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Author Topic: Avenues for learning Chinese  (Read 20173 times)

Lotus Eater

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Re: Avenues for learning Chinese
« Reply #15 on: June 25, 2008, 12:37:37 AM »
The er thing is really mixed.  Here we say yidiandian instead of yidian(r).  But wan(r) is used all of the time.

And then of course in the markets, restaurants etc they chat in local dialect anyway.

Schnerby

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Re: Avenues for learning Chinese
« Reply #16 on: June 25, 2008, 12:45:33 AM »
I seem to have picked up that you speak your local dialect or at least sound vaguely local (correct me if I'm wrong) LE, so do you think this makes a difference to the way people relate to you?

Where I was the 'er' was considered rather formal and marked me as having learned elsewhere.

Lotus Eater

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Re: Avenues for learning Chinese
« Reply #17 on: June 25, 2008, 12:58:57 AM »
When I came here I spoke with the 'er' - and was laughed at for sounding Beijing-ren.  My first Chinese teacher was studying his PhD in Oz and teaching Chinese and he was from north of Beijing.

If you can say a few words in local dialect they LOVE you!  But having done the majority of my learning here, I am now not 100% sure what is local dialect, what is local putonghua and what is 'real' putonghua!

My friends tell me I have a better accent than Kevin Rudd, even if I'm not as fluent! ahahahahah ahahahahah ahahahahah


Schnerby

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Re: Avenues for learning Chinese
« Reply #18 on: June 25, 2008, 08:13:54 AM »
I had a conversation in Chinese with Kevin Rudd when I had no idea who he was!

When I was at school he spoke to students who were learning Chinese, Indonesian and Korean in Melbourne at a big conference. He did address us partially in Chinese. We were late into the room so I didn't hear the intro of who he was (oh some opposition politician) A friend of mine dragged me to talk to him afterwards, saying, 'hey you look like my friend's Dad' (and yeah he does look a bit like Dad).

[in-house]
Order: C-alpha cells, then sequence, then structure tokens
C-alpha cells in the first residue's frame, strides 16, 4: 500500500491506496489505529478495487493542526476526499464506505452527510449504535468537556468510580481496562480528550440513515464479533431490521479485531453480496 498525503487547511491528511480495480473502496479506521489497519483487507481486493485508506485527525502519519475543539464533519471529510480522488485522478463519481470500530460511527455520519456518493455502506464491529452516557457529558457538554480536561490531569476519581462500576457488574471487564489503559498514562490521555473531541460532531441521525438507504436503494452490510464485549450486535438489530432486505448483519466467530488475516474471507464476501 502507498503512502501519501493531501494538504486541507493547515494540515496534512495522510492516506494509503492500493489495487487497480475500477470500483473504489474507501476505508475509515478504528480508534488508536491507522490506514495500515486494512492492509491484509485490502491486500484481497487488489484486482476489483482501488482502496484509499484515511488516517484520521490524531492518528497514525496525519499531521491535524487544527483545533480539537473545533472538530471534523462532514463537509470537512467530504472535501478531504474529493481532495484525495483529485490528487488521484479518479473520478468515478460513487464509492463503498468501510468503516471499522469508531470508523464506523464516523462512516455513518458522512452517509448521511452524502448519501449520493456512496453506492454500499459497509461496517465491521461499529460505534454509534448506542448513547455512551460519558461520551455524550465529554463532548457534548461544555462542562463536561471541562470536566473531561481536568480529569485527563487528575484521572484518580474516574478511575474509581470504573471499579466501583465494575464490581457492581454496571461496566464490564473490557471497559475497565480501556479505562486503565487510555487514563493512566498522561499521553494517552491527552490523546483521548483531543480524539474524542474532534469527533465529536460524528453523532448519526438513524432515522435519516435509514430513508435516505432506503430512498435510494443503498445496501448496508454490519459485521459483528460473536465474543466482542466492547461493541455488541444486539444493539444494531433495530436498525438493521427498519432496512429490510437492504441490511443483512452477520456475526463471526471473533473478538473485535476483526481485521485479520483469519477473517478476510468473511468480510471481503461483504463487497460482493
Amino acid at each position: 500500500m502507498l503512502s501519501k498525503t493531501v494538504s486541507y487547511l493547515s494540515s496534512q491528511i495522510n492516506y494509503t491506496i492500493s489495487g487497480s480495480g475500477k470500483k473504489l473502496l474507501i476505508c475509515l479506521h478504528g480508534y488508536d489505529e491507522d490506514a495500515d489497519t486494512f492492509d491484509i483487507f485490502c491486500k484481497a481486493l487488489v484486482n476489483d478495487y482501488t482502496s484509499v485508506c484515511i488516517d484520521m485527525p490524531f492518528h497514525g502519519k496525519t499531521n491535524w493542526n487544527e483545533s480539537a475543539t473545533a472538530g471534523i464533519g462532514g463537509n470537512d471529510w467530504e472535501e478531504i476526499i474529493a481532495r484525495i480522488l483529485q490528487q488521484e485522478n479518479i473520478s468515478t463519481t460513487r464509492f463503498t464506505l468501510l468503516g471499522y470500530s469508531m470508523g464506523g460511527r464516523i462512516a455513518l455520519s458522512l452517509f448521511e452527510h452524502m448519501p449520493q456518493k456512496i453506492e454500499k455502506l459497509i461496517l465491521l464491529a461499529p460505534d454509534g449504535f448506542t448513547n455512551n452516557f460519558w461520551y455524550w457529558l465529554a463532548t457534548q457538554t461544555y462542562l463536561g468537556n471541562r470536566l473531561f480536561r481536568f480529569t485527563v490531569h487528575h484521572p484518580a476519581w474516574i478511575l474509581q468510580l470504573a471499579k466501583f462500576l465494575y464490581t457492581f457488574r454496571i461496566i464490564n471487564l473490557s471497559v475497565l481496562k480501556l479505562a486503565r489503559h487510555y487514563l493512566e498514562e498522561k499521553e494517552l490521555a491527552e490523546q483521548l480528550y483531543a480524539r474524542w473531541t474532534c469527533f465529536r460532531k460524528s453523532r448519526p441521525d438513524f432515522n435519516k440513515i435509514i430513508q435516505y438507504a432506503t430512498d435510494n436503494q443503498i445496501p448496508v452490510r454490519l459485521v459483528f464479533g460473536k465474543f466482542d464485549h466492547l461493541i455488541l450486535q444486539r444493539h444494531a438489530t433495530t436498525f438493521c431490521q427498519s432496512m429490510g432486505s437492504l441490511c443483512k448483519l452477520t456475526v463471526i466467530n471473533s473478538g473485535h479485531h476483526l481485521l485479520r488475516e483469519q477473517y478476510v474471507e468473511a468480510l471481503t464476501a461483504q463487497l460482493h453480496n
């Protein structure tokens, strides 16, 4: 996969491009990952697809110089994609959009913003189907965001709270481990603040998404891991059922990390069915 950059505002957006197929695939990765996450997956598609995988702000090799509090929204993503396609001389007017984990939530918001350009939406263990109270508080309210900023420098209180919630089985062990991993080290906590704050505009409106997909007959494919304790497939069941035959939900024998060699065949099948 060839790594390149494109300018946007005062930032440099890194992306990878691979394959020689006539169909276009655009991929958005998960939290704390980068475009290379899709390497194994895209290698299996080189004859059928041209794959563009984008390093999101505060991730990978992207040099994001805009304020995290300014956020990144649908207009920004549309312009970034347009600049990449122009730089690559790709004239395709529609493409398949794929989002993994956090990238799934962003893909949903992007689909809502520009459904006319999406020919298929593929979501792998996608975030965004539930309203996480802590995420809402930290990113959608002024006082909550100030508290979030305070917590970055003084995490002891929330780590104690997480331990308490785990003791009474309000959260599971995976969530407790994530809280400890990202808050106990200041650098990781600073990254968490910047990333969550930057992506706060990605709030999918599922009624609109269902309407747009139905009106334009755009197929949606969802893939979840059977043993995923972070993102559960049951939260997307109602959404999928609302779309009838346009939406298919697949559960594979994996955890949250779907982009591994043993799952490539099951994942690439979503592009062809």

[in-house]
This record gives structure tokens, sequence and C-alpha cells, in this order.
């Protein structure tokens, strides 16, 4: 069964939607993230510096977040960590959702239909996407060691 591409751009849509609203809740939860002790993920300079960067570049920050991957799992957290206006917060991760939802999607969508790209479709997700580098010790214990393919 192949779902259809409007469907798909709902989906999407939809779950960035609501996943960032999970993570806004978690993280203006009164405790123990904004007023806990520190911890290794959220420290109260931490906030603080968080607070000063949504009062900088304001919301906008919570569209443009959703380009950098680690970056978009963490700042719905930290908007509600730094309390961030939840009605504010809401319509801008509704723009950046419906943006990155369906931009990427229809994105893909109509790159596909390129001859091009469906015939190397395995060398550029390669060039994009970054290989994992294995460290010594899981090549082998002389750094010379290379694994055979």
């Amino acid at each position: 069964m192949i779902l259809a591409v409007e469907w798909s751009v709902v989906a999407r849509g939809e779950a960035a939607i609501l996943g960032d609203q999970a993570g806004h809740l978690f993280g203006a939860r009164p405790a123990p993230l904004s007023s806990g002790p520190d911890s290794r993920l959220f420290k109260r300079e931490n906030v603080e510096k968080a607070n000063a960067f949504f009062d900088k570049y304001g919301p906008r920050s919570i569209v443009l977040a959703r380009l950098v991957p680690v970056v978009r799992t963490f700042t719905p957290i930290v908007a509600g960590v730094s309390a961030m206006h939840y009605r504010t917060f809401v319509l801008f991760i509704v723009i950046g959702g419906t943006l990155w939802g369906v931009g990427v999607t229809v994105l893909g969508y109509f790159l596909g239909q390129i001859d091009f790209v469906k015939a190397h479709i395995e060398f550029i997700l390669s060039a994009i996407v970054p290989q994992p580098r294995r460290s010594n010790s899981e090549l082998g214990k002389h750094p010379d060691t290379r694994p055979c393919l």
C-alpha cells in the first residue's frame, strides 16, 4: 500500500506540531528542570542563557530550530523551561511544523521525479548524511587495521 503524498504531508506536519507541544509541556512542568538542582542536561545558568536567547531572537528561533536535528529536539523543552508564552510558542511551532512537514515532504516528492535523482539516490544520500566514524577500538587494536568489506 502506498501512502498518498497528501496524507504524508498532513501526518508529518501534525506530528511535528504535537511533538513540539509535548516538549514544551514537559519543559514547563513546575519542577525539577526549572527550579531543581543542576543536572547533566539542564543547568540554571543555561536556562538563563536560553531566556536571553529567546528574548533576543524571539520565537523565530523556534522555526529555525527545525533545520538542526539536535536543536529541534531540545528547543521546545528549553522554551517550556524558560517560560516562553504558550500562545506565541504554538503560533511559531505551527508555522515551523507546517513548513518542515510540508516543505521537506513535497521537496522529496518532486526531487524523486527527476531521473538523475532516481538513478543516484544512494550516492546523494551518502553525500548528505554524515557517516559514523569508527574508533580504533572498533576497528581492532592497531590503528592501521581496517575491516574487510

For the record he does use the 'er'. I only remember because we spoke about sport.

So, if you want to learn Modern Cursive Beijing Standard then Kevin Rudd may be a good source.   ahahahahah ahahahahah

ericthered

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Re: Avenues for learning Chinese
« Reply #19 on: June 25, 2008, 02:18:58 PM »
Eric

You were talking about some tapes you bought that were very good.  It was in another thread but could you give me the name of it so I can look it up.  akakakakak akakakakak

Thanks

Sorry, I did not actually see this until now. I think the ones you mean are the "Integrated Chinese" cd's. They are very good, but really only of any use if you get the books too.
"Anyone who lives within their means suffers from a lack of imagination." Oscar Wilde.

"It's all oojah cum spiffy". Bertie Wooster.
"The stars are God's daisy chain" Madeleine Bassett.

Lotus Eater

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Re: Avenues for learning Chinese
« Reply #20 on: June 25, 2008, 02:38:47 PM »

So, if you want to learn Modern Cursive Beijing Standard then Kevin Rudd may be a good source.   

Only if you live in Beijing - otherwise you'll get laughed at, corrected, especially on the s/sh, c/ch, z/zh, 'er', tones and other bits and pieces.

I had to laugh when I visited a university about an hour's trainride from Beijing.  There were signs up all over the uni directing teachers to teach in putonghua, directing students to use it speaking to each other.  (And the signs were written in English as well as Chinese - lingua franca!)

ericthered

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Re: Avenues for learning Chinese
« Reply #21 on: July 17, 2008, 12:40:44 PM »